Rumored Alder Lake CPUs May Take the Efficiency Fight to AMD | Digital Trends

Intel just launched its 12th-gen Alder Lake platform, but there are still several CPUs missing from the lineup. We only have six chips available right now, but we expect Intel to release a steady stream of additional chips over the next year. And a new rumor suggests they could go toe-to-toe with AMD in terms of efficiency.

The rumor comes from @momomo_us, who has made quite a name for themselves with various Intel and AMD leaks. On Twitter, the leaker shared spec tables for upcoming Core i9, Core i7, and Core i5 models, and they seem to hit AMD where it hurts most. Before getting into the specifics, keep in mind that this is just a rumor, so you should view it with skepticism.

( ˘ω˘ ) pic.twitter.com/90RS4l3qzS

— 188号 (@momomo_us) November 11, 2021

With these new chips, the big difference is power draw. All of the currently available Alder Lake CPUs come with a base power draw of 125 watts, but they can boost much higher (241W in the case of the Core i9-12900K). AMD’s Ryzen 9 5950X, by comparison, only draws 105W — though it can climb higher at times, too.

AMD’s Zen 3 chips hold the efficiency crown. The Ryzen 5 5600X only draws 65W, while Intel’s competing Core i5-12600K can draw up to 150W. These new chips, according to the rumor, top out at 65W across the board.

That makes sense given Intel’s past releases. Both the Core i9-10900K and Core i9-11900K shipped with a listed power draw of 125W, and Intel followed them up with non-K, 65W counterparts. The oddball is the Core i5-12600, which the slide lists at 125W. That hasn’t been true in previous generations, with the non-K model still adhering to the 65W power limit.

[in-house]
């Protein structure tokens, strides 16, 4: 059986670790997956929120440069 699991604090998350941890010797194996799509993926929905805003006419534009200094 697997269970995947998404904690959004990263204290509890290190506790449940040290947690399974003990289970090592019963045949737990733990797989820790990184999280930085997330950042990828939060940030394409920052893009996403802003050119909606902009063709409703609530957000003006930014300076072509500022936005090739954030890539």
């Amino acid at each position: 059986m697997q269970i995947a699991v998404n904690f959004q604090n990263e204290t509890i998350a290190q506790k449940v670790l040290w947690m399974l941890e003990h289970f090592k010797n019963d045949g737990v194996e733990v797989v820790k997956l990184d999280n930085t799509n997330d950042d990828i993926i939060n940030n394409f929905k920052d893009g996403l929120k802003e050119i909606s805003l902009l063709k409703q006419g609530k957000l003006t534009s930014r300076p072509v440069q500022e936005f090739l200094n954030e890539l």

Everything else checks out with previous Intel generations, though. The Core i9-12900 and Core i7-12700 drop 100Mhz on their boost clock speed, which is in line with 11th-gen and 10th-gen releases. And for core counts, we already know what the K-series chips come with, and Intel likely isn’t changing that for the non-K models.

The only chips we don’t know the official core counts for are the Core i5-12600 and Core i5-12400F. The listed spec sheet says these chips come with six cores and 12 threads, which means they only have performant (P) cores. All of the other chips come with a mix of P-cores and efficient (E) cores.

This confirms an earlier rumor that some 12th-gen Alder Lake chips won’t feature the same hybrid architecture as the rest of the range. Intel confirmed this, too, when an early draft of a game optimization guide for Alder Lake went live on Intel’s site. However, we don’t know which chips will ditch the E-cores, so the core counts on the Core i5-12600 and Core i5-12400F are still up in the air.

The question isn’t if we’ll see these chips — Intel is all but guaranteed to release a Core i9-12900, and so on, at some point — but when. Intel has made it clear that Alder Lake is a platform that spans desktop and mobile. Right now, we have six desktop chips, and rumors about mobile releases are already heating up.

A leaked Geekbench result showed a mobile Core i7-12700H inside an upcoming HP Omen laptop. And Samsung is rumored to refresh its Galaxy Book with a Core i7-1270P. Right now at least, signs point to mobile chips arriving before new desktop ones.

We don’t know for sure, though. We’re dealing in leaks and rumors, and Intel has been mum on future Alder Lake releases. Intel is a featured exhibitor at CES 2022 in January, and we hope to hear more about future Alder Lake chips and Intel’s upcoming Arc Alchemist graphics cards at that time.

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